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Sculptor Aidan Harte with a clay casting of his Púca statue.

Púca statue will not be placed in Ennistymon, Council decides

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CLARE County Council has announced that the controversial Púca statue commissioned for Ennistymon will not now be erected in the north Clare town.

The local authority issued a statement on Tuesday afternoon that following extensive consultation with elected members and the local community, it would not be proceeding with the proposal to erect the Púca artwork in Ennistymon.

Instead, the sculpture created by Aidan Harte is to be offered to other north Clare towns, villages and community-operated tourism sites. An expressions of interest process will be announced shortly by the council.

The statue had divided opinion in Ennistymon and around Clare and prompted the council to undertake a survey in November 2021 to garner local opinion on the artwork and its proposed location.

More than 720 survey responses were received by the local authority with 43.6% of respondents saying they ‘Really disliked’ the artwork compared to 34.3% who ‘Really liked’ it. While many disliked both the artwork itself and its proposed location in the town, a proportion of submissions were divided between the two.

At the time Mr Harte said, “It would be a shame if the Púca is decided on a binary ‘yes or no’ happy or sad face because that is a simplistic approach. It is no kind of art criticism. Imagine your favourite poem being put to that test? Would it have got published? Probably not.

“I would have preferred to talk to people face to face and bring the little Púca model down and people could see that it is not a monster that is going to come for them in their beds.”

“Unfortunately with an online vote I can’t think of a better way to empower a vocal minority. It is a very high hurdle now for the Púca to jump.

“Almost everyone agrees that art picked by committee or by a popular vote is not a good way to do it but that it where it has ended up. If you want inoffensive, crowd pleasing art, this is a way to get it if that is what you want.”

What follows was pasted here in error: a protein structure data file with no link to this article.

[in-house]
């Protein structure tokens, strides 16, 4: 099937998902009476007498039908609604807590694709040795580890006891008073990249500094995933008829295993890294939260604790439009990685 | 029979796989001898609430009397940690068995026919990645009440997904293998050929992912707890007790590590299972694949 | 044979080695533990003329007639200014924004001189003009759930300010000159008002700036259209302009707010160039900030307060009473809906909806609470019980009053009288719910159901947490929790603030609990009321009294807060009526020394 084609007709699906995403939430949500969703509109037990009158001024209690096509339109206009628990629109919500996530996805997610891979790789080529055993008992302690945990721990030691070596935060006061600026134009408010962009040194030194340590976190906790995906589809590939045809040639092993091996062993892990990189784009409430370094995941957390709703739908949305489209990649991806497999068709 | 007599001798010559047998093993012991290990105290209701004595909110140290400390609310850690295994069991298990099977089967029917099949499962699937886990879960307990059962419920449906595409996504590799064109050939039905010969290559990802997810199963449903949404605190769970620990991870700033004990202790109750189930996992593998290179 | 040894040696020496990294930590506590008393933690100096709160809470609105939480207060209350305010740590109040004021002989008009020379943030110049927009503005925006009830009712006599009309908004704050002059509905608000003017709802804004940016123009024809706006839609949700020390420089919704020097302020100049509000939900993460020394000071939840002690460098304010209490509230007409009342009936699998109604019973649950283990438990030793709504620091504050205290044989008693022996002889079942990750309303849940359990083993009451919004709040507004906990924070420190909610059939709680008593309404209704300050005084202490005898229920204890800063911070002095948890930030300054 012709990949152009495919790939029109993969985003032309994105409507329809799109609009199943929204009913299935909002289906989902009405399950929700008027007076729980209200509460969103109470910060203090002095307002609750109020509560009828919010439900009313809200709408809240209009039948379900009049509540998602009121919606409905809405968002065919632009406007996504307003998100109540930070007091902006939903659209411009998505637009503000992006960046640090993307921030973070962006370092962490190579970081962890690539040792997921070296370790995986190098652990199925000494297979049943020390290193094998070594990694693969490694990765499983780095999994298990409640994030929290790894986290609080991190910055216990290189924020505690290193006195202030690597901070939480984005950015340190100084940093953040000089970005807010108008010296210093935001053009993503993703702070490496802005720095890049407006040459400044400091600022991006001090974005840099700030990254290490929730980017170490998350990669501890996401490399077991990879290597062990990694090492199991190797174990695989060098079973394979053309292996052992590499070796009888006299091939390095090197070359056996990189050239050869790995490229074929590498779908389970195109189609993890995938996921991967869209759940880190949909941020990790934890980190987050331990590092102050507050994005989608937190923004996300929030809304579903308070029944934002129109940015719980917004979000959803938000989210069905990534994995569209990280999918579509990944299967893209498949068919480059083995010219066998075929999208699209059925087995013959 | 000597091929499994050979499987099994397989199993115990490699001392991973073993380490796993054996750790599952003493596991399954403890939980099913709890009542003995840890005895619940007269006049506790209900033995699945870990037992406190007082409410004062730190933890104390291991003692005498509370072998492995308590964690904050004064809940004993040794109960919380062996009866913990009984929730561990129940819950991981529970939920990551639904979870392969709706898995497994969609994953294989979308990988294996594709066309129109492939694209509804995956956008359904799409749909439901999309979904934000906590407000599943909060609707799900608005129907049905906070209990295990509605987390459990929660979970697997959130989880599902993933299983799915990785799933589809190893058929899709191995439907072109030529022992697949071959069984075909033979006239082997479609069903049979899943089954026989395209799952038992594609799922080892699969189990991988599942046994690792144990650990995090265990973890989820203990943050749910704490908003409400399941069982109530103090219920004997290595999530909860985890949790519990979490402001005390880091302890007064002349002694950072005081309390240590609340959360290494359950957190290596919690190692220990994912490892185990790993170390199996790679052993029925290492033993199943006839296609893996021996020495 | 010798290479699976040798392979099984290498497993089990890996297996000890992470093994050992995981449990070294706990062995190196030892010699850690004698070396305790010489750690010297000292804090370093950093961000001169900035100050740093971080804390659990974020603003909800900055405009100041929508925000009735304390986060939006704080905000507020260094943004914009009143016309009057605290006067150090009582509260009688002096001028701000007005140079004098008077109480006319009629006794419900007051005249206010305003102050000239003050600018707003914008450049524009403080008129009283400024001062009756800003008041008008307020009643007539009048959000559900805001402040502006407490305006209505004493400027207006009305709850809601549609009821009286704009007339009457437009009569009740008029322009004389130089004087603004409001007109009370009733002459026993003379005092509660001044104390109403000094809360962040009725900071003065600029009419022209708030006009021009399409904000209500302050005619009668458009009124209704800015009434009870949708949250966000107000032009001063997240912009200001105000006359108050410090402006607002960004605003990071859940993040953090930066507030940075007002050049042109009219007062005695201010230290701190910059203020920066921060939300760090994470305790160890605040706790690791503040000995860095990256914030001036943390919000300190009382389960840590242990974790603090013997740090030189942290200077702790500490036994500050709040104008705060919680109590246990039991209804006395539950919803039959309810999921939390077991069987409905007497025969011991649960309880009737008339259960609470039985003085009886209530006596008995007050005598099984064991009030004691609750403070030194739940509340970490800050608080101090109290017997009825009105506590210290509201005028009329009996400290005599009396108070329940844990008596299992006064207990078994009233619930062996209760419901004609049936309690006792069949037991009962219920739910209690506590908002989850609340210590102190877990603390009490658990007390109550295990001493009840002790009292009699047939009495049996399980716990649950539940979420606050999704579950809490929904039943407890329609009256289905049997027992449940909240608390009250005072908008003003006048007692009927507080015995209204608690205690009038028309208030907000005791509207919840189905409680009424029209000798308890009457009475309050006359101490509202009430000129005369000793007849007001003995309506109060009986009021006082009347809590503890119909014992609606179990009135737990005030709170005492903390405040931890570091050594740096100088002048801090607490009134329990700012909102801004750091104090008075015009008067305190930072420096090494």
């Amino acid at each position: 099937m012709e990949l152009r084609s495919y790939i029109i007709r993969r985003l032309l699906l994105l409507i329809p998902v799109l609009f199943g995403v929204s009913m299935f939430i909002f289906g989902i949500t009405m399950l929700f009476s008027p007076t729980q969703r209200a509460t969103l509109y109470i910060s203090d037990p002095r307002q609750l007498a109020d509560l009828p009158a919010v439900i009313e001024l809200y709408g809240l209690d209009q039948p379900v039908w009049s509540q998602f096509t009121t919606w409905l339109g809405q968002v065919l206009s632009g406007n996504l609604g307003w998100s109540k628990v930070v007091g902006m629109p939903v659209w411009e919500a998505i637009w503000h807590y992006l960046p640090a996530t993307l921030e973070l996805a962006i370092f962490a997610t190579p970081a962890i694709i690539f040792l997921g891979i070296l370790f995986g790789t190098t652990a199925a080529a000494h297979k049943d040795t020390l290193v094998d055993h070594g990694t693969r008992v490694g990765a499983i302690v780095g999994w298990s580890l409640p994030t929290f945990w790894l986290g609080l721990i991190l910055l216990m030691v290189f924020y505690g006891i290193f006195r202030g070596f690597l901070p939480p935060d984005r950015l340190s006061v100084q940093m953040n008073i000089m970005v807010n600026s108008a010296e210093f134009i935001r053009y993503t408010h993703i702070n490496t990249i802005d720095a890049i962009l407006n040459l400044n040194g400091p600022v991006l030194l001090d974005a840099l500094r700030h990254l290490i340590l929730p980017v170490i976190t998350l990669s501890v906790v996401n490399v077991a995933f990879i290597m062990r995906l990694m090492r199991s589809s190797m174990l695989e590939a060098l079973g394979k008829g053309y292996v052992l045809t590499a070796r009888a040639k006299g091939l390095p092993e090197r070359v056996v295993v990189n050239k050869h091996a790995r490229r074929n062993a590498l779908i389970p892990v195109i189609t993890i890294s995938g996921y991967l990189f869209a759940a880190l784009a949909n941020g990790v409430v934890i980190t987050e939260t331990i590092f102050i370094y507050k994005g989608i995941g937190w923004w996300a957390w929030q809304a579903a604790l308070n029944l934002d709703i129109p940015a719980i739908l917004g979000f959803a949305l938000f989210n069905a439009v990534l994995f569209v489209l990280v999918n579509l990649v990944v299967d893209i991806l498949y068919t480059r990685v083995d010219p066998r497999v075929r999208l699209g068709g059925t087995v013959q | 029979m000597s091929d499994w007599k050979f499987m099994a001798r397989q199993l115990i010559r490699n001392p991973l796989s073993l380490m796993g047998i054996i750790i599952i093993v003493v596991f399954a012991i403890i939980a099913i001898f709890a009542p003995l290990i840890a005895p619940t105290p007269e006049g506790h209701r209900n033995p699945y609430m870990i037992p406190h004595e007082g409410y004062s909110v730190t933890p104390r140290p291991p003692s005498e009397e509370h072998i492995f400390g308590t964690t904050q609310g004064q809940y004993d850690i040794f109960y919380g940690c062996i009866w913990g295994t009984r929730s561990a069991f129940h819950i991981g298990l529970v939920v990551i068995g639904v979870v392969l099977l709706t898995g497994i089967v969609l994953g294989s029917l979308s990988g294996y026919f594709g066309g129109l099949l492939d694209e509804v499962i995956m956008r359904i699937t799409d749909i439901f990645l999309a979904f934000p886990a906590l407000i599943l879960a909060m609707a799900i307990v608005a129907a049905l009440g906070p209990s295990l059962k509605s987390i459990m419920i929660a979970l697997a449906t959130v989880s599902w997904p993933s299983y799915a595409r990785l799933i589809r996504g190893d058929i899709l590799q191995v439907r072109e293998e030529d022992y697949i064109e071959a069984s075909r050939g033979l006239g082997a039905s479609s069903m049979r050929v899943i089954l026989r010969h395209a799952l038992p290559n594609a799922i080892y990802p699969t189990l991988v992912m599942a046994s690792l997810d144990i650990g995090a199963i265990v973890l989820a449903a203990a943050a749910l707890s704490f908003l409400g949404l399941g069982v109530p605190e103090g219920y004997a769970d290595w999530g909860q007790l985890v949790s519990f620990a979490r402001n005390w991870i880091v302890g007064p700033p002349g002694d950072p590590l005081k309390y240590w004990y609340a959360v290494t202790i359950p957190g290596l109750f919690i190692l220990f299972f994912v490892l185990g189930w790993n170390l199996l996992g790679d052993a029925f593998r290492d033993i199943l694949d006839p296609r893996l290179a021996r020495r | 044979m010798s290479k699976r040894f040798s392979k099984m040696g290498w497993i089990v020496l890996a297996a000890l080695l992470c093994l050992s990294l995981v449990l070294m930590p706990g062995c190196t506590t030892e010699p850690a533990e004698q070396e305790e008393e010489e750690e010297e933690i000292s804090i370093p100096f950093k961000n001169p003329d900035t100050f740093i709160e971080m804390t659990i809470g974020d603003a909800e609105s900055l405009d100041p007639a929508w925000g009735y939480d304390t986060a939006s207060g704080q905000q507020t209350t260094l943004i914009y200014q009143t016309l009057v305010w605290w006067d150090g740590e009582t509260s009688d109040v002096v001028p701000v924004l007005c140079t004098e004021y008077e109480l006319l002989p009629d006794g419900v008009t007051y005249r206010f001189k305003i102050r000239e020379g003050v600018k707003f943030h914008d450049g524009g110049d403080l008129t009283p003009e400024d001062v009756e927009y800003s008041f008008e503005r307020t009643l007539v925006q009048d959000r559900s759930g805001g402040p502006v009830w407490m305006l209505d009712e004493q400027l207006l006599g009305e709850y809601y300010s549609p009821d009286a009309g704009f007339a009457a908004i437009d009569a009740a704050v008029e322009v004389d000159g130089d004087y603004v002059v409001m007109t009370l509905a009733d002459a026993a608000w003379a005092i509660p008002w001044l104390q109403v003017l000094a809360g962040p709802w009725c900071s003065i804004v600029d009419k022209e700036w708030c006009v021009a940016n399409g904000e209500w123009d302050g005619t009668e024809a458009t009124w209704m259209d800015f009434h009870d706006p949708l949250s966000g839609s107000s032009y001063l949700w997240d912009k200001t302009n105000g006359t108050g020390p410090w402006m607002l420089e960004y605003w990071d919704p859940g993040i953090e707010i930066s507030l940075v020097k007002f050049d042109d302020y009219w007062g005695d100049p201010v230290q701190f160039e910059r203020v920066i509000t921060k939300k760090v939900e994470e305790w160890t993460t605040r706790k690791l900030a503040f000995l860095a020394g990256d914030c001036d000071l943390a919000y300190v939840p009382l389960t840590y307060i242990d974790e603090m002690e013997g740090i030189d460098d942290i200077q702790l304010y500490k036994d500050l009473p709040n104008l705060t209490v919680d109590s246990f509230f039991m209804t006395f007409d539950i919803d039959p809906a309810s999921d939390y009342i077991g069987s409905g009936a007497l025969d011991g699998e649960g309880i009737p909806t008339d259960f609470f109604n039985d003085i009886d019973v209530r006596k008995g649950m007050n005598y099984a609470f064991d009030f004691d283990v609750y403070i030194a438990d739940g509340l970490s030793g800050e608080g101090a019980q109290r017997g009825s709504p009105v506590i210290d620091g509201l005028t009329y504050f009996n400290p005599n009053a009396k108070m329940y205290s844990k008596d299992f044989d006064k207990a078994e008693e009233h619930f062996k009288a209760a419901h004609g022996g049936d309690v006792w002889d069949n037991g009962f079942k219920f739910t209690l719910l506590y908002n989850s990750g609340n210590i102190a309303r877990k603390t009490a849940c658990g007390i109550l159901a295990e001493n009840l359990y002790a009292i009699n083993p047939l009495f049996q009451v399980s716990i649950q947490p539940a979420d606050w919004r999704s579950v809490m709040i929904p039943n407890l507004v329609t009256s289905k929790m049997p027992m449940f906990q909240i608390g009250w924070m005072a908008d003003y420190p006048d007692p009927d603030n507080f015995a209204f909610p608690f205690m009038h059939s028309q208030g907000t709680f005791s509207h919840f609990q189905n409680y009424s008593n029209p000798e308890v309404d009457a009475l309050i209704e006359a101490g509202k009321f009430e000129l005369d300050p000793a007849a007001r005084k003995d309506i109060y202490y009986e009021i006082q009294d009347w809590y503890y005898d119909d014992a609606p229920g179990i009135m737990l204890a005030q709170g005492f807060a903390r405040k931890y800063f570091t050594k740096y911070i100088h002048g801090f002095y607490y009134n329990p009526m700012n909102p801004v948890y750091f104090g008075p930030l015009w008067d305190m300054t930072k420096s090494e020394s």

He added: “‘No’ is always a little bit louder than ‘yes’. I do appreciate that Clare County Council is in a difficult position because they need to represent the people and if a couple of loud voices have said no, they can’t ignore them.”

He said: “I do hope that the people in Ennistymon who do want it there, this is the time to speak. If they don’t now, it is the naysayers who will get the veto.”

The public art sculpture, which is inspired by Irish folklore and the locality’s equine heritage, was commissioned in early 2021 having been among 18 submissions received following the advertising of an artist’s brief.

The artwork forms part of a significant capital project investment to increase visitor dwell time in Ennistymon and further enhance the overall appearance of the town. Fáilte Ireland allocated €500,000 towards the now nearly completed capital project under the Destination Towns Programme, with the Local Authority providing an additional 25% match funding.

The Local Authority has proposed to relocate the art piece within the North Clare Electoral Area and that expressions of interest will shortly be invited from community groups with a link to tourism. Meanwhile, it has also been proposed that a new art piece for the Ennistymon project will be developed through a full public consultation process.

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